Jim Quinn Rumors
Quinn returned the kind words on Kessler, whose absence from the room at the end also has been cited as key to the deal. Kessler and Stern, in particular, long have had frictions, to the point that Kessler’s contributions via speakerphone in the final meeting almost derailed the settlement. “In the week or 10 days I was involved, I think Jeffrey was helpful in getting things done,” Quinn said. “Even though he wasn’t in the room, I didn’t have the sense he was trying to prevent something from happening. He was doing his job. I think it’s been a little unfair that people were saying, ‘He’s been replaced’ somehow. He was still involved. He was just playing a different role. Once they disclaimed, he was a lawyer for those players.” Quinn, though, was the broker, whether all the owners, players and NBA fans realize it or not. “Clearly I’m not looking for credit,” Quinn said. “And I presume that I’ll get paid at some point. So I’m not worried about it.”
Jim Quinn, renowned litigator and longtime adversary of NBA commissioner David Stern, had placed the phone calls. He had navigated the ill will, convinced the warring parties to lay down their rhetoric and arranged for the summit that would lead the league’s owners and players — after one more grueling, orgiastic, 15-hour negotiating session — from “nuclear winter” to a Merry Christmas. But Quinn didn’t stick around for the final dickering or the handshakes. He was down in Key West, Fla., by that time, yielding to leverage of a different sort. “I had my 45th wedding anniversary,” Quinn said in a phone interview with NBA.com the other day. “And if you want to have a 46th, you do things like that. But I had sort of set the agenda for the meeting, so I was confident it was going to get done.”
The final push came with the involvement of a new figure: Jim Quinn, a former outside counsel to the players union, who was hired by Hunter last week to help restart the talks. Quinn essentially replaced Jeffrey Kessler — the current outside counsel — as the lead negotiator for the players when the parties resumed talks on Tuesday. That meeting set the stage for Friday’s critical session. N.B.A. officials regarded Kessler as a contentious negotiator who has been an impediment to a deal. Quinn, a partner at the Weil, Gotshal law firm, is highly regarded by all parties and has a strong rapport with league officials, most notably Stern. Oddly, neither Quinn nor Kessler was present for Friday’s meeting. Kessler participated by conference call. Quinn was replaced by one of his partners, Bruce Meyer.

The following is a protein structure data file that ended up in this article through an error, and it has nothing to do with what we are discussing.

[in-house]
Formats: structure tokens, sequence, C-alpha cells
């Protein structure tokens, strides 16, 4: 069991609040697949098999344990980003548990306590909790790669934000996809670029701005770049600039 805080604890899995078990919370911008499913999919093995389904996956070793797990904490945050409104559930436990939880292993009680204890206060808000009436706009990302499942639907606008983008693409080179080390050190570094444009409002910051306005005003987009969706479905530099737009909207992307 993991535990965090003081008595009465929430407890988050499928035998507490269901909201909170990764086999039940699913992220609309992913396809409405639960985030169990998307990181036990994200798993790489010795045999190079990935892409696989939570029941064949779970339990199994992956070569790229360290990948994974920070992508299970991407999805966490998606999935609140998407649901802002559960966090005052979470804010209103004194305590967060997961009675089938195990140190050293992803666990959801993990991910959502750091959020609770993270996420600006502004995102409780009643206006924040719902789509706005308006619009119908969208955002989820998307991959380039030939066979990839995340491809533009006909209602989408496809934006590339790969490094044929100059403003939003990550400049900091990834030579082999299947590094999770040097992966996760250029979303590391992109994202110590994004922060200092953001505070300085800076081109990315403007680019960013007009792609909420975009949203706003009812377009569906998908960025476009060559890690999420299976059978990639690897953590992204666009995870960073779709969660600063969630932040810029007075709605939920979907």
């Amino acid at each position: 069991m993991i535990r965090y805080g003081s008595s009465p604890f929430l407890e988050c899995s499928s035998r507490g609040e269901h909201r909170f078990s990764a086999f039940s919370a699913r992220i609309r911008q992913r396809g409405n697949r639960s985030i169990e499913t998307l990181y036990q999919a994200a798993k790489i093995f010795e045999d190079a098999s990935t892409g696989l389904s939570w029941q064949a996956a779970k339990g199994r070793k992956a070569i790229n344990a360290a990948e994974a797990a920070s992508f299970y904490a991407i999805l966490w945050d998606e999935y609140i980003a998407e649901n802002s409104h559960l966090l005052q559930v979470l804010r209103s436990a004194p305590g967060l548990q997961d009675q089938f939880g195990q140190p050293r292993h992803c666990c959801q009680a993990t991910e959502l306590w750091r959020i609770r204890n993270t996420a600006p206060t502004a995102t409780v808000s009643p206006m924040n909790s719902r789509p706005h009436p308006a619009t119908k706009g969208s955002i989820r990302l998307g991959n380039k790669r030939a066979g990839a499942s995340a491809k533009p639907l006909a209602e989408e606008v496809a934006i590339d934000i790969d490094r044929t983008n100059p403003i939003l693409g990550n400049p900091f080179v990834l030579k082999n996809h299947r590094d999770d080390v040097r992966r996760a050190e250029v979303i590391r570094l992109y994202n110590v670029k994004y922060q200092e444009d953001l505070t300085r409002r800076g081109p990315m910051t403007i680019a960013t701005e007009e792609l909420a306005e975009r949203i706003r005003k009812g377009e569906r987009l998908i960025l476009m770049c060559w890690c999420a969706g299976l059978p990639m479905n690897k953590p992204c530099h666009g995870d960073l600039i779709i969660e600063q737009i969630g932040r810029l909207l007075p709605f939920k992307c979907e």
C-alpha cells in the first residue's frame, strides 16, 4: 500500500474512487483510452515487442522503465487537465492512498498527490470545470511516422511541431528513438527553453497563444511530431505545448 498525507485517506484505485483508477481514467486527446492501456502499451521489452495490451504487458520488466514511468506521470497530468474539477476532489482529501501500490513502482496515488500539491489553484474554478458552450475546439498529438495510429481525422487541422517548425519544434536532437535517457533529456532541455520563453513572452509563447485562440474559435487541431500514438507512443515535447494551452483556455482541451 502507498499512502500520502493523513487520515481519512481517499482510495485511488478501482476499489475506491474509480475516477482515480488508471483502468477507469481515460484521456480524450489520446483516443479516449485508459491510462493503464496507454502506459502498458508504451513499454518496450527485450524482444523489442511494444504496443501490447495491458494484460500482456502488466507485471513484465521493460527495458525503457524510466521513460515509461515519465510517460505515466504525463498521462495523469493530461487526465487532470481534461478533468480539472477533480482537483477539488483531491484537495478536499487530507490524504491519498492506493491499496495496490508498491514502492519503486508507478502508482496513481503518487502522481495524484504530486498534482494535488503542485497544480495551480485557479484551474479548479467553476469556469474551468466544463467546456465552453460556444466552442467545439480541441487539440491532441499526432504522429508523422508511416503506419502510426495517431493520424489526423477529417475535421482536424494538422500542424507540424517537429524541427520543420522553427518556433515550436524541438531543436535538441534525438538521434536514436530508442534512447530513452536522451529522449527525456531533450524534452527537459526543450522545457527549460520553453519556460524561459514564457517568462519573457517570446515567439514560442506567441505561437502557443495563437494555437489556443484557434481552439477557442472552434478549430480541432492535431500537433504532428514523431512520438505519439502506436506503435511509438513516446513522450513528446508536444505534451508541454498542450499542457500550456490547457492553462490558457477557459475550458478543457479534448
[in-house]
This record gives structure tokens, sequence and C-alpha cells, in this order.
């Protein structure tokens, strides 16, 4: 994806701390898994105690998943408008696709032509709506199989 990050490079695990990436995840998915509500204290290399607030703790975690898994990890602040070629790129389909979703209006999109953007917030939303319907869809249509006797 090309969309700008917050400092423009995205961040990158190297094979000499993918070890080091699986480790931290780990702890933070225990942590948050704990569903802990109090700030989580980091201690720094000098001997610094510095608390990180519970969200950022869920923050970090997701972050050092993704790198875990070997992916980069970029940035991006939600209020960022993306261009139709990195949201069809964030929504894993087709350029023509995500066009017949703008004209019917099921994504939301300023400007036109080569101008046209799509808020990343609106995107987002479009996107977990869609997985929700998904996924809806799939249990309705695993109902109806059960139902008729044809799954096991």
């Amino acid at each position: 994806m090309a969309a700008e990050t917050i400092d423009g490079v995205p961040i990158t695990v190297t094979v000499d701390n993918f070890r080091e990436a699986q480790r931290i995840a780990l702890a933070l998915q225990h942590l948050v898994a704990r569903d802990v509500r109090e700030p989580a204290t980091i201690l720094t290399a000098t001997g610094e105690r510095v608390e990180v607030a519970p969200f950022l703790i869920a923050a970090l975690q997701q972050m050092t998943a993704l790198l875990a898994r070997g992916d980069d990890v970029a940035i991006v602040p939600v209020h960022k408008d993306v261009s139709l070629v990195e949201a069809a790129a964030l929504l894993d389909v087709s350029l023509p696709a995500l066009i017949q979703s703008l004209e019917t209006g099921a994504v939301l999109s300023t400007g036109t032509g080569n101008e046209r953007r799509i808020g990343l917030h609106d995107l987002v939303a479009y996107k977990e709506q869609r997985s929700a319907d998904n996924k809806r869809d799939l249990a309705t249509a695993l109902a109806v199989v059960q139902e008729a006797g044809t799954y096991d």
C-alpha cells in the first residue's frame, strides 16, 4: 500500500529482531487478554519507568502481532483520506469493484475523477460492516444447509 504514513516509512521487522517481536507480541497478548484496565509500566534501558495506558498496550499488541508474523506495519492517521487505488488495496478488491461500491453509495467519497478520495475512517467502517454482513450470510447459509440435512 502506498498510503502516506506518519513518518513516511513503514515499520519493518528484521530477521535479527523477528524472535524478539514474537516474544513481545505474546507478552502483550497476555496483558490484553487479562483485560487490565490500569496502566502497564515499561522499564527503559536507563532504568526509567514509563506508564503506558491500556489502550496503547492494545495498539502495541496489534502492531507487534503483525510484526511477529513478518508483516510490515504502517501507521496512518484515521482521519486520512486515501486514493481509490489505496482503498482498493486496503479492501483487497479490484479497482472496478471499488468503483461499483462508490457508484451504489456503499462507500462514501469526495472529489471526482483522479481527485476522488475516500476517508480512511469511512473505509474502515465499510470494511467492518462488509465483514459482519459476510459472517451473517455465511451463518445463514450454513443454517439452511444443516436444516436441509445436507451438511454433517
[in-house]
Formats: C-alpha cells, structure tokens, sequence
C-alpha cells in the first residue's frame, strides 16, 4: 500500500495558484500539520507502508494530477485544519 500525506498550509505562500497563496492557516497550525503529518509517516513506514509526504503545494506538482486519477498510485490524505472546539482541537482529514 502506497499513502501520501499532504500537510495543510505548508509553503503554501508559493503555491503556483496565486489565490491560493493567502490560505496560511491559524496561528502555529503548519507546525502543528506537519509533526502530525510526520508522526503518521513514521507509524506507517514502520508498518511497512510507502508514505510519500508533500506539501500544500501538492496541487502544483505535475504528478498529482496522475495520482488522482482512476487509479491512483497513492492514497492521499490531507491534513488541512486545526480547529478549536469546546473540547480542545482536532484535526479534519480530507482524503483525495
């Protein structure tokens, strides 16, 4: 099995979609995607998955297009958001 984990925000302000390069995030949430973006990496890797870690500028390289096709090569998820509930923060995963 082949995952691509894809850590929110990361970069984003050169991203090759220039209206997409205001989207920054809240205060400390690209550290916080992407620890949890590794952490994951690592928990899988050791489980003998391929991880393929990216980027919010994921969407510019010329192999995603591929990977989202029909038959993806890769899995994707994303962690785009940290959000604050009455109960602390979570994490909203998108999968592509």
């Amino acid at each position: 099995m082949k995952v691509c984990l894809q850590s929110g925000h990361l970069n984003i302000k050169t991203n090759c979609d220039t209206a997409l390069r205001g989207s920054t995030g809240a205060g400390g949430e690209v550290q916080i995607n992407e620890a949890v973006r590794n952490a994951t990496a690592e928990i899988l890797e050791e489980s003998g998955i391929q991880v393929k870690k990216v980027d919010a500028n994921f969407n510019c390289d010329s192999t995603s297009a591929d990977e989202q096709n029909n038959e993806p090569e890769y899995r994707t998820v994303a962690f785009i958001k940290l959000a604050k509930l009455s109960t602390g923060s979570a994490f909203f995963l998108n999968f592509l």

With those dynamics in mind, the talks take the form of a legal settlement as opposed to a collective bargaining resolution — with many of the same participants still involved but some new faces, too. The players’ lead attorney in the antitrust action, David Boies, has teamed with former NBPA lead outside counsel Jim Quinn in an effort to push the deal across the finish line. Multiple people connected to the talks have told CBSSports.com that the discussions could move quickly towards a deal after the momentum gained in the past week from back-channel talks spearheaded by Quinn, who was a key figure in ending the 1998-99 lockout. But one person in frequent contact with ownership cautioned that it may take the entire weekend to find common ground, adding that there “could be some anxiety” in the room Friday.
According to people involved in the process on both sides, there is a common realization that this is the week a deal must come together to fulfill the league’s desire to start the season by Christmas. And despite the lack of official communication between the parties and some obstacles that grew out of the players’ antitrust actions, sources maintain that the framework of a settlement could be reached quickly once the dialogue progressed from the back channels to the formal stages. “Everyone on both sides realizes it’s settlement time,” said a person who has been in frequent contact with negotiators.